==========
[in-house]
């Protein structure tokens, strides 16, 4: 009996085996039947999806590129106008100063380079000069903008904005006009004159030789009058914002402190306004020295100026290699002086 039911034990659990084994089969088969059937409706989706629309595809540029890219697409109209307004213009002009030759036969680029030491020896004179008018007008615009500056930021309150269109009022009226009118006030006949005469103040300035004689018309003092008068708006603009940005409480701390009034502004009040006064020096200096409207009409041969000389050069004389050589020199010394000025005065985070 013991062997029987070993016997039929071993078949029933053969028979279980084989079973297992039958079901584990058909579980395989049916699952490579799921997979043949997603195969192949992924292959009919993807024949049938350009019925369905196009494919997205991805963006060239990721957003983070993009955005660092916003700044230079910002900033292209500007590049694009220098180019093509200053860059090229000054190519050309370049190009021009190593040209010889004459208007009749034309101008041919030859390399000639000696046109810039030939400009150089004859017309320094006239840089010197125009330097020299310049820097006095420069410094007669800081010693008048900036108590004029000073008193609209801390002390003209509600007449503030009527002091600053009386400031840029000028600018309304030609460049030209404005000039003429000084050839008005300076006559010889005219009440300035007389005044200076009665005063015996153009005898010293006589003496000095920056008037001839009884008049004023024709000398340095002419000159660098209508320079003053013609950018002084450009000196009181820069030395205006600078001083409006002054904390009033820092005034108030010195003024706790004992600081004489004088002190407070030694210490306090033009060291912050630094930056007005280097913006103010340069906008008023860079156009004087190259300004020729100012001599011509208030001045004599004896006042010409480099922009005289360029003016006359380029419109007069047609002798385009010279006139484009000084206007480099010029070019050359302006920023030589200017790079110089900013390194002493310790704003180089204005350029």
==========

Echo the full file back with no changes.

[in-house]
């Protein structure tokens, strides 16, 4: 009996085996039947999806590129106008100063380079000069903008904005006009004159030789009058914002402190306004020295100026290699002086 039911034990659990084994089969088969059937409706989706629309595809540029890219697409109209307004213009002009030759036969680029030491020896004179008018007008615009500056930021309150269109009022009226009118006030006949005469103040300035004689018309003092008068708006603009940005409480701390009034502004009040006064020096200096409207009409041969000389050069004389050589020199010394000025005065985070 013991062997029987070993016997039929071993078949029933053969028979279980084989079973297992039958079901584990058909579980395989049916699952490579799921997979043949997603195969192949992924292959009919993807024949049938350009019925369905196009494919997205991805963006060239990721957003983070993009955005660092916003700044230079910002900033292209500007590049694009220098180019093509200053860059090229000054190519050309370049190009021009190593040209010889004459208007009749034309101008041919030859390399000639000696046109810039030939400009150089004859017309320094006239840089010197125009330097020299310049820097006095420069410094007669800081010693008048900036108590004029000073008193609209801390002390003209509600007449503030009527002091600053009386400031840029000028600018309304030609460049030209404005000039003429000084050839008005300076006559010889005219009440300035007389005044200076009665005063015996153009005898010293006589003496000095920056008037001839009884008049004023024709000398340095002419000159660098209508320079003053013609950018002084450009000196009181820069030395205006600078001083409006002054904390009033820092005034108030010195003024706790004992600081004489004088002190407070030694210490306090033009060291912050630094930056007005280097913006103010340069906008008023860079156009004087190259300004020729100012001599011509208030001045004599004896006042010409480099922009005289360029003016006359380029419109007069047609002798385009010279006139484009000084206007480099010029070019050359302006920023030589200017790079110089900013390194002493310790704003180089204005350029």